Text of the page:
The owners (and handlers) of five show dogs head for the Mayflower Kennel Club Dog Show. A film crew interviews them as they prepare for the trip, arrive at Philly's Taft Hotel, and compete. From Florida come the Flecks: she keeps running into old lovers. A wordless ancient in a wheelchair and his buxom trophy wife who may have a thing for the dog's handler own the two-time defending best in show, a poodle. From the piney woods of N.C. comes a fella who wants to be a ventriloquist. High-strung DINKs feud loudly in front of their Weimaraner. Two outré gay men from Tribeca round out the profiled owners. The dog show brings out the essence of the humans. Who will be best in show? Written by
All the scenes featuring numerous dogs went remarkably smoothly. There is only one unscripted bark in the film, heard in the background as Christy and Sherri Ann argue over Christy's makeup backstage. See more »
When Sherri Ann appears on the AM television show, she has a cup of coffee. When the camera cuts back to her, she is no longer holding it. See more »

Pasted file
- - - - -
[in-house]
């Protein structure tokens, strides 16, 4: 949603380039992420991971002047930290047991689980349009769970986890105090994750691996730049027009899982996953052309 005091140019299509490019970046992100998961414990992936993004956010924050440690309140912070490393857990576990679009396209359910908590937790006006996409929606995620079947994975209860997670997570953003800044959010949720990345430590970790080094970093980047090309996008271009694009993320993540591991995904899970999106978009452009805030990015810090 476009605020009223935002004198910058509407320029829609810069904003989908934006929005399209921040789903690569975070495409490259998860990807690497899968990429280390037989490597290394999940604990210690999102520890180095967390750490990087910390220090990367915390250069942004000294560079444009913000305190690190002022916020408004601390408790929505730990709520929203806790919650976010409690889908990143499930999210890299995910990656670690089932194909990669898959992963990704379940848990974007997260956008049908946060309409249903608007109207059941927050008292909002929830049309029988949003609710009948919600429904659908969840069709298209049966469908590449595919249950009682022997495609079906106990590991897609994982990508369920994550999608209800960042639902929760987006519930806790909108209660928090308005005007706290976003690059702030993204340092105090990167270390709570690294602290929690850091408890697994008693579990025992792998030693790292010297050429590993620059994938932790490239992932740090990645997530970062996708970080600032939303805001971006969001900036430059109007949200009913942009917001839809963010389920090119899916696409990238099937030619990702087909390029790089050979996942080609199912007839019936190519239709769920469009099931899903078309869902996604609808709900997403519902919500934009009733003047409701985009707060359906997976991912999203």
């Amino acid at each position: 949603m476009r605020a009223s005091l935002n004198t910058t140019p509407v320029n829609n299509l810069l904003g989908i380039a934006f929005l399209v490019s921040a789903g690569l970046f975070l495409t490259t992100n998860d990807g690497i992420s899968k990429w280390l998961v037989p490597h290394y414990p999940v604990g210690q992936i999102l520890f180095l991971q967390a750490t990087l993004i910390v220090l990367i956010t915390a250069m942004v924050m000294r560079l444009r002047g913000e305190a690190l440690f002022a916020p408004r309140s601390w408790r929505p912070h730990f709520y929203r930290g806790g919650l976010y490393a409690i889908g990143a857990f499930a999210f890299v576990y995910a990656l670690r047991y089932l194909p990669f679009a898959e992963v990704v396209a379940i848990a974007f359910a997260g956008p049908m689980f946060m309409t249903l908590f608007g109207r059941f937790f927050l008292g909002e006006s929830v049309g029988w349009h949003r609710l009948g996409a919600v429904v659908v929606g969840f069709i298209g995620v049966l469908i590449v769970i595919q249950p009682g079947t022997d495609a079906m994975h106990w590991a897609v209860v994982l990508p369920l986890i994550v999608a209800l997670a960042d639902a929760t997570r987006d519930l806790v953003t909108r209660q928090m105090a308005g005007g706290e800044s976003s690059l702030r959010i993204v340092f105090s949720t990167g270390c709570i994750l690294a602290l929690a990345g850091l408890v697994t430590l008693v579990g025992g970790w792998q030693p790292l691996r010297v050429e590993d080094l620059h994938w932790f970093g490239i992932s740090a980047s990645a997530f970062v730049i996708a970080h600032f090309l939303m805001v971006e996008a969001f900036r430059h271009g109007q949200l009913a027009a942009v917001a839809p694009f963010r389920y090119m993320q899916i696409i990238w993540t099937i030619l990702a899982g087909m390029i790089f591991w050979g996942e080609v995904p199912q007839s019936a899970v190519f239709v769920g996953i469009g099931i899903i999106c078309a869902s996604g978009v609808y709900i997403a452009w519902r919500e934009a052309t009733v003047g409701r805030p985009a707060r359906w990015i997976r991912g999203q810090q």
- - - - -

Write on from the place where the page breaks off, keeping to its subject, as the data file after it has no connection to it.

Before the lights went out and the movie Best in Show began, the representative from Warner Bros. asked the audience two questions: "Any Spinal Tap fans?" and "Any dog fans?" The audience responded affirmatively in both instances, and such began the movie. If you answer yes to both of these questions, this is a must-see movie. If you answered no, you should still see this satirical romp following the actions of the Mayflower Dog Show in Philadelphia. The director, writer and star of Best in Show, Christopher Guest, is no newcomer to fake documentaries. As the lead guitarist in the aforementioned This Is Spinal Tap (1984) and the director, writer and star of Waiting for Guffman (1997), he is perhaps the master of the field, exploring a common theme, as reflected in the Guffman tag line: "There's a good reason some talent remains undiscovered." Guest explores this theme further in Best in Show, looking at ordinary people not mockingly but almost tenderly. You understand the characters' fears and insecurities, and you can only see too much of people you know or yourself in them. More importantly, you like these characters. When Eugene Levy's character Gerry Fleck reacts to his wife Cookie's (Catherine O'Hara) past wild sex life, you know that this is a man who loves his wife and whom his wife loves, despite his huge dorkiness and her having slept with almost every man they meet. "Pookie and I work as a team," he says, and they do, singing in harmony about their beloved terrier. The other characters are as banal and human as they can be; the braces-wearing yuppie couple, played with aplomb by Parker Posey and Michael Hitchcock, take their dog to a therapist because the dog is depressed and angry about having seen the couple in the Congress of the Cow Kama Sutra position. They wax poetic about having been "raised amongst catalogues," extolling the virtues of J. Crew and L.L. Bean, and describe their similarities as loving "soup, outdoors, snowpeas, talking and not talking." These two are perhaps the most caricaturistic and one-dimensional of the characters in the film, but you feel sad for them for their transference of parental instinct onto their woeful dog. Best in Show has its share of comedic highs, most notably, the interplay between Buck Laughlin (Fred Willard), the hopelessly clueless commentator, and Trevor Beckwith (Jim Piddock), the British dog expert. As Buck barrages Trevor with inane and hilarious questions, Trevor brings up the most specific detail about the different breeds and the particular judges. Buck reminds me of my Uncle Bob, the man who doesn't know anything about anything but talks about it anyway, and it's perhaps the funniest part of the movie. This movie is kind to its characters while making fun of them, and the result is hilarity. While I'm curious about the new Tim Meadows' vehicle The Ladies Man, this is the most original and, arguably, the funniest comedy out right now.
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